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A Psalm of Life

A Poem by Henry Wadsworth Longfellow

Katy Armstrong

on 25 January 2013

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Transcript of A Psalm of Life

A Psalm of Life Henry Wadsworth Longfelleow Elements of the Poem (ctd.) Language Structure Elements of Romanticism Setting Emotions Character/ Speaker Basic Information A Psalm of Life Personal Life Biography 1807-1882
Born in Portland, Maine
Spent a large portion of his life in Europe
Worked as a French and Spanish professor at Harvard
First American to translate The Divine Comedy His first wife, Mary Potter, died from a
miscarriage in 1835.
His second wife, Franny Appleton, died in a fire
in 1861.
He and Franny had six children.
He was good friends with Nathaniel Hawthorne Speaker is Longfellow expressing his opinion about how life should be lived.
Situation is living fully, even though death is inevitable. Conveys a sense of strength and of faith in life.
It does this by mentioning the finer aspects of life, and how waiting for death is a pointless use of time.
The author's attitude about life is that it is a gift and should be lived to the fullest.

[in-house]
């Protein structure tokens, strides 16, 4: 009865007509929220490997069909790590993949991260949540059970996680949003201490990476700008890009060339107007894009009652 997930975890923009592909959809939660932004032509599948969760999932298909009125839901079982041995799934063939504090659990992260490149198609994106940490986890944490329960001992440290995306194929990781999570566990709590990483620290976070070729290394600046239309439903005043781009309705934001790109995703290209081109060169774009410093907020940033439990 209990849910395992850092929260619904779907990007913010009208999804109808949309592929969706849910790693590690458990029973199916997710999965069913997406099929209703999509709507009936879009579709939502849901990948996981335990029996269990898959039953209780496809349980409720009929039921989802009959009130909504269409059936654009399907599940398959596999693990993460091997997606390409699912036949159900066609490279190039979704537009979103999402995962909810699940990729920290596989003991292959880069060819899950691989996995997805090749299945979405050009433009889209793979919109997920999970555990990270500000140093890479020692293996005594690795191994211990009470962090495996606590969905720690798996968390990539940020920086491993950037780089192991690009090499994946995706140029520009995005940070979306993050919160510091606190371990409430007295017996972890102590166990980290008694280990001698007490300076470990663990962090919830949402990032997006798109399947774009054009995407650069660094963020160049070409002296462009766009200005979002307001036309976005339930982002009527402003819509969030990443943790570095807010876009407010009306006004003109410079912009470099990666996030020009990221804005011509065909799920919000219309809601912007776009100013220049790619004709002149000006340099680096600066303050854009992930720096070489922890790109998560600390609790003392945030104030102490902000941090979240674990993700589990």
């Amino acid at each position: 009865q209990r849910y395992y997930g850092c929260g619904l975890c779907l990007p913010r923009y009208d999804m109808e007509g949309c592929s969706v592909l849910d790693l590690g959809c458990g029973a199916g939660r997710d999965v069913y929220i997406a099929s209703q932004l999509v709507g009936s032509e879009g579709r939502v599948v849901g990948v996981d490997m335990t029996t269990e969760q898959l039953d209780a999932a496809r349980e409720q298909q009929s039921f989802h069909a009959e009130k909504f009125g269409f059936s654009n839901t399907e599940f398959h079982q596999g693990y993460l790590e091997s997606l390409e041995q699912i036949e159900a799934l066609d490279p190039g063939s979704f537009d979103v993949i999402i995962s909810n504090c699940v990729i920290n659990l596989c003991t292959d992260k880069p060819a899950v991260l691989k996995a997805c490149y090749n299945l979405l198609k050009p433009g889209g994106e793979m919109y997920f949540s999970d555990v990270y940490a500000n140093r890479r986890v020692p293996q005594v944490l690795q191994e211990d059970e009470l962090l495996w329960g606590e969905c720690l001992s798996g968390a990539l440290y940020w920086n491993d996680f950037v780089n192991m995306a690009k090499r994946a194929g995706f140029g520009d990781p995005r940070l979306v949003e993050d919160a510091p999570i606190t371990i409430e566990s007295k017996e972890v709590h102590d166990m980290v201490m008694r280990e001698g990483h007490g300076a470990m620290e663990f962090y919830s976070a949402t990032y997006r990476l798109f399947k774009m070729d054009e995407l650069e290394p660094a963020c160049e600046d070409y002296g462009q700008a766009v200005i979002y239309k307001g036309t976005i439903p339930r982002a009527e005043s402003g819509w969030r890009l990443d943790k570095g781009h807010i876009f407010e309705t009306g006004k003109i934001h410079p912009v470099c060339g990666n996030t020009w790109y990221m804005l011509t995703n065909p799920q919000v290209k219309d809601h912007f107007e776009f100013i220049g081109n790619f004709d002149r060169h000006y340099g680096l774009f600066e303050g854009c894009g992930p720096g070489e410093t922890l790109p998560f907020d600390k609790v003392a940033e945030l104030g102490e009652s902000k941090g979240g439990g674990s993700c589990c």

The diction is dream-like and whimsical. Alliteration: "Dumb, driven cattle"
"Broad field of battle"
"Learn to Labor"
The soft diction gives the poem a pleasant, upbeat feeling.
Metaphor: "Sailing o'er life's solemn main"
"In the world's broad field of battle"
Simile: "And our hearts...like muffled drums are beating" Rhyme Scheme: ABAB
Written in stanzas of four line
Each stanza alternates between 8 and 7 syllables Inspired by a lecture from Johann Wolfgang von Goethe.
About living life to the fullest extent.
"A single conversation across the table with a wise man is better than ten years mere study of books." Elements of the Poem There is no defined setting, since the poem is mainly a reflection of the author's thoughts. Overall Meaning People should strive to live the best life they can, because everyone is bound to die eventually. Imagery Sight: "Footprints on the sands of time"
"Sailing o'er life's solemn main"
Sound: "Still, like muffled drums are beating" Emotion: "Life is real! Life is Earnest!"
Distrust: "Trust no future, how e'er pleasant!"
Individualism: "Be not like dumb, driven cattle! Be a hero in the strife!"
"Lives of great men all remind us
We can make our lives sublime"
Nostalgia: "Footprints, that perhaps another, Sailing o'er life's solemn main, A forlorn and shipwrecked brother, Seeing, shall take heart again." The End
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